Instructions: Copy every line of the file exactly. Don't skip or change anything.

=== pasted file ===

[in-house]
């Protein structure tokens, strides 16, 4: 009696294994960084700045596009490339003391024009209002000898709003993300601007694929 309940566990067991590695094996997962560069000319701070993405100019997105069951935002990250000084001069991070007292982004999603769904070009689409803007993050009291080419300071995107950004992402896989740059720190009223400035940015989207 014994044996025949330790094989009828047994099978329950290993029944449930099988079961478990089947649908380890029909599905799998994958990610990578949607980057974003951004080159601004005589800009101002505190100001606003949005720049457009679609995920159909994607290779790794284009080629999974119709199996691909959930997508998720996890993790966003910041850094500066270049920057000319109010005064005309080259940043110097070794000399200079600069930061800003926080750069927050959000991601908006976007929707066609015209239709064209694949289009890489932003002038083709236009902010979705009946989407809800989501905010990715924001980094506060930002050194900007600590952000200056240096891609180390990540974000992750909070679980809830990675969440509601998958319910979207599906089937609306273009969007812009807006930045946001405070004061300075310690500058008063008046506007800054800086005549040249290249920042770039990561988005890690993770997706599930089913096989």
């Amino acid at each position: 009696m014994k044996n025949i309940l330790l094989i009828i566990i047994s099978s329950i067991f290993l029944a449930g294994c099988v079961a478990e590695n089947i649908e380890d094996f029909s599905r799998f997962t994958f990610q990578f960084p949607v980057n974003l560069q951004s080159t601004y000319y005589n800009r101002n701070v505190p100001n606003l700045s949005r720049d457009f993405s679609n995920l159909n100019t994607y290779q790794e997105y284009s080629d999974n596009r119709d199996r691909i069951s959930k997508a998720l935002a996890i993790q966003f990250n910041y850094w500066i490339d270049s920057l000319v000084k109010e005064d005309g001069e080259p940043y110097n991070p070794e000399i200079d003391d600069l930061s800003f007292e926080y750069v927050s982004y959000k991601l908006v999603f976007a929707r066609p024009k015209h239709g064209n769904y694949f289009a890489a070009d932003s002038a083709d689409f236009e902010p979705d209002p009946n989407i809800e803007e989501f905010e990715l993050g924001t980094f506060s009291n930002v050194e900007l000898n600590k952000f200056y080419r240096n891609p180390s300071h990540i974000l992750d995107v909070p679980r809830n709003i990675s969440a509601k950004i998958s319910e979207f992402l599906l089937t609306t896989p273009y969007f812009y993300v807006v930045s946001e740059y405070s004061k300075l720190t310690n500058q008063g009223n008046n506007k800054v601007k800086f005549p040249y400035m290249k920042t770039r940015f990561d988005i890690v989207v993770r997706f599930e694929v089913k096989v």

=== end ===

[in-house]
């Protein structure tokens, strides 16, 4: 009696294994960084700045596009490339003391024009209002000898709003993300601007694929 309940566990067991590695094996997962560069000319701070993405100019997105069951935002990250000084001069991070007292982004999603769904070009689409803007993050009291080419300071995107950004992402896989740059720190009223400035940015989207 014994044996025949330790094989009828047994099978329950290993029944449930099988079961478990089947649908380890029909599905799998994958990610990578949607980057974003951004080159601004005589800009101002505190100001606003949005720049457009679609995920159909994607290779790794284009080629999974119709199996691909959930997508998720996890993790966003910041850094500066270049920057000319109010005064005309080259940043110097070794000399200079600069930061800003926080750069927050959000991601908006976007929707066609015209239709064209694949289009890489932003002038083709236009902010979705009946989407809800989501905010990715924001980094506060930002050194900007600590952000200056240096891609180390990540974000992750909070679980809830990675969440509601998958319910979207599906089937609306273009969007812009807006930045946001405070004061300075310690500058008063008046506007800054800086005549040249290249920042770039990561988005890690993770997706599930089913096989």
């Amino acid at each position: 009696m014994k044996n025949i309940l330790l094989i009828i566990i047994s099978s329950i067991f290993l029944a449930g294994c099988v079961a478990e590695n089947i649908e380890d094996f029909s599905r799998f997962t994958f990610q990578f960084p949607v980057n974003l560069q951004s080159t601004y000319y005589n800009r101002n701070v505190p100001n606003l700045s949005r720049d457009f993405s679609n995920l159909n100019t994607y290779q790794e997105y284009s080629d999974n596009r119709d199996r691909i069951s959930k997508a998720l935002a996890i993790q966003f990250n910041y850094w500066i490339d270049s920057l000319v000084k109010e005064d005309g001069e080259p940043y110097n991070p070794e000399i200079d003391d600069l930061s800003f007292e926080y750069v927050s982004y959000k991601l908006v999603f976007a929707r066609p024009k015209h239709g064209n769904y694949f289009a890489a070009d932003s002038a083709d689409f236009e902010p979705d209002p009946n989407i809800e803007e989501f905010e990715l993050g924001t980094f506060s009291n930002v050194e900007l000898n600590k952000f200056y080419r240096n891609p180390s300071h990540i974000l992750d995107v909070p679980r809830n709003i990675s969440a509601k950004i998958s319910e979207f992402l599906l089937t609306t896989p273009y969007f812009y993300v807006v930045s946001e740059y405070s004061k300075l720190t310690n500058q008063g009223n008046n506007k800054v601007k800086f005549p040249y400035m290249k920042t770039r940015f990561d988005i890690v989207v993770r997706f599930e694929v089913k096989v």